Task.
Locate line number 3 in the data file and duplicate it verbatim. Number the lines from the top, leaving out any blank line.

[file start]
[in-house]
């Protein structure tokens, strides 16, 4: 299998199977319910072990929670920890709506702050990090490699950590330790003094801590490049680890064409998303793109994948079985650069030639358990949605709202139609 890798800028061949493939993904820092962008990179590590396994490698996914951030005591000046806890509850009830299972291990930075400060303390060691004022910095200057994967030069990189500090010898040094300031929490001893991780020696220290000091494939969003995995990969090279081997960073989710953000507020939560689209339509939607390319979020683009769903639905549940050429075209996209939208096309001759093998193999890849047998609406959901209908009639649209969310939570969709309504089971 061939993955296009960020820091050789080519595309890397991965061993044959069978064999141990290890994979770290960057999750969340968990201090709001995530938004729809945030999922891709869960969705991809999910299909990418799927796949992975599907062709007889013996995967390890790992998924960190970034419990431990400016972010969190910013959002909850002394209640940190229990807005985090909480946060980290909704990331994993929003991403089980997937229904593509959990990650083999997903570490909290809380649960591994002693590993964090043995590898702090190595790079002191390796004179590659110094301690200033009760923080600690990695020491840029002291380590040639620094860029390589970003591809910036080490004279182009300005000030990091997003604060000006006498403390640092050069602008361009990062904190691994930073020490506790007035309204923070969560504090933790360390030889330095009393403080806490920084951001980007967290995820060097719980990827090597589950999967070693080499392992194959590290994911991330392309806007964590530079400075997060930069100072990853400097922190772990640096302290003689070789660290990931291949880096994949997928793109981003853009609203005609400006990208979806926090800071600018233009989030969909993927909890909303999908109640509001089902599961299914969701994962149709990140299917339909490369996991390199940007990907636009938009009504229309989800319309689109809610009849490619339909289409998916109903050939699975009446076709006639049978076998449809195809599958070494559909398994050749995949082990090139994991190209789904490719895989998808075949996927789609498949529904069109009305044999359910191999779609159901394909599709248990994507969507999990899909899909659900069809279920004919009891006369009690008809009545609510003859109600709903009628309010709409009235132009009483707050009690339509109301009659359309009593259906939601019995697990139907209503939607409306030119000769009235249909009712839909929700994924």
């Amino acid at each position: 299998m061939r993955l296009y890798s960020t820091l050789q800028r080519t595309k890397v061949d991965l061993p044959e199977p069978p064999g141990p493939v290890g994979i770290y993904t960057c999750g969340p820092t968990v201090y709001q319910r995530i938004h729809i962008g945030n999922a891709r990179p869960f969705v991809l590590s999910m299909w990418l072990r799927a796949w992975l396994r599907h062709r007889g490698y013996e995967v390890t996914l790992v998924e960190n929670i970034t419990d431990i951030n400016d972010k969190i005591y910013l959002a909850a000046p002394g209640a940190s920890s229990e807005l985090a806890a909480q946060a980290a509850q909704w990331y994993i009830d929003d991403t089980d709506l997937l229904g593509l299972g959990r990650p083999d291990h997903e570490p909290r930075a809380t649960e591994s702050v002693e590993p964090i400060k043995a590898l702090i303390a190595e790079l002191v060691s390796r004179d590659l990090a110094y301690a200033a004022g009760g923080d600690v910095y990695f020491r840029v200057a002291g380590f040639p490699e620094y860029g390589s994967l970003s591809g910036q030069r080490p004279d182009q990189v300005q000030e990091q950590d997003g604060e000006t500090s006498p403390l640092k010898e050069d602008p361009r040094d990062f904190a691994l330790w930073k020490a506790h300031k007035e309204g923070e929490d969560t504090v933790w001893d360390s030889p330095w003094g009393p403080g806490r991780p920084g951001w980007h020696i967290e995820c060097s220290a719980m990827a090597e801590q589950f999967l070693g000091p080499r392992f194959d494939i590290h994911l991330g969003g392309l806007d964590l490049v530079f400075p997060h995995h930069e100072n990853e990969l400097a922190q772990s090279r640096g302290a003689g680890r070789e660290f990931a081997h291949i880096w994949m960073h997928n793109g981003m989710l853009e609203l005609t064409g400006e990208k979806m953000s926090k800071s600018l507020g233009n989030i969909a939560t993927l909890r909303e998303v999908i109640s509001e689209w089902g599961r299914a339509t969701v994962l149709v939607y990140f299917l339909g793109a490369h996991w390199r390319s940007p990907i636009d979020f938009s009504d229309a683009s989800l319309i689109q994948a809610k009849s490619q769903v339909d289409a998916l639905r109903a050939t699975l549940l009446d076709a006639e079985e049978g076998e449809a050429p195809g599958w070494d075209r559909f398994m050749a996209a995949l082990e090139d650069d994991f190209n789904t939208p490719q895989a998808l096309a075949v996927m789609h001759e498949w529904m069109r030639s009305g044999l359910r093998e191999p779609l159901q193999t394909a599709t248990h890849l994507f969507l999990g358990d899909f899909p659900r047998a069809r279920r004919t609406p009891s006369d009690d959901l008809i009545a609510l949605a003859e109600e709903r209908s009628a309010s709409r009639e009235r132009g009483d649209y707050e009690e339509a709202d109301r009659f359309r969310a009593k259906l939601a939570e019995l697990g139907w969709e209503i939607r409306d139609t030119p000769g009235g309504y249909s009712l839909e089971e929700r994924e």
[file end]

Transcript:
């Amino acid at each position: 299998m061939r993955l296009y890798s960020t820091l050789q800028r080519t595309k890397v061949d991965l061993p044959e199977p069978p064999g141990p493939v290890g994979i770290y993904t960057c999750g969340p820092t968990v201090y709001q319910r995530i938004h729809i962008g945030n999922a891709r990179p869960f969705v991809l590590s999910m299909w990418l072990r799927a796949w992975l396994r599907h062709r007889g490698y013996e995967v390890t996914l790992v998924e960190n929670i970034t419990d431990i951030n400016d972010k969190i005591y910013l959002a909850a000046p002394g209640a940190s920890s229990e807005l985090a806890a909480q946060a980290a509850q909704w990331y994993i009830d929003d991403t089980d709506l997937l229904g593509l299972g959990r990650p083999d291990h997903e570490p909290r930075a809380t649960e591994s702050v002693e590993p964090i400060k043995a590898l702090i303390a190595e790079l002191v060691s390796r004179d590659l990090a110094y301690a200033a004022g009760g923080d600690v910095y990695f020491r840029v200057a002291g380590f040639p490699e620094y860029g390589s994967l970003s591809g910036q030069r080490p004279d182009q990189v300005q000030e990091q950590d997003g604060e000006t500090s006498p403390l640092k010898e050069d602008p361009r040094d990062f904190a691994l330790w930073k020490a506790h300031k007035e309204g923070e929490d969560t504090v933790w001893d360390s030889p330095w003094g009393p403080g806490r991780p920084g951001w980007h020696i967290e995820c060097s220290a719980m990827a090597e801590q589950f999967l070693g000091p080499r392992f194959d494939i590290h994911l991330g969003g392309l806007d964590l490049v530079f400075p997060h995995h930069e100072n990853e990969l400097a922190q772990s090279r640096g302290a003689g680890r070789e660290f990931a081997h291949i880096w994949m960073h997928n793109g981003m989710l853009e609203l005609t064409g400006e990208k979806m953000s926090k800071s600018l507020g233009n989030i969909a939560t993927l909890r909303e998303v999908i109640s509001e689209w089902g599961r299914a339509t969701v994962l149709v939607y990140f299917l339909g793109a490369h996991w390199r390319s940007p990907i636009d979020f938009s009504d229309a683009s989800l319309i689109q994948a809610k009849s490619q769903v339909d289409a998916l639905r109903a050939t699975l549940l009446d076709a006639e079985e049978g076998e449809a050429p195809g599958w070494d075209r559909f398994m050749a996209a995949l082990e090139d650069d994991f190209n789904t939208p490719q895989a998808l096309a075949v996927m789609h001759e498949w529904m069109r030639s009305g044999l359910r093998e191999p779609l159901q193999t394909a599709t248990h890849l994507f969507l999990g358990d899909f899909p659900r047998a069809r279920r004919t609406p009891s006369d009690d959901l008809i009545a609510l949605a003859e109600e709903r209908s009628a309010s709409r009639e009235r132009g009483d649209y707050e009690e339509a709202d109301r009659f359309r969310a009593k259906l939601a939570e019995l697990g139907w969709e209503i939607r409306d139609t030119p000769g009235g309504y249909s009712l839909e089971e929700r994924e």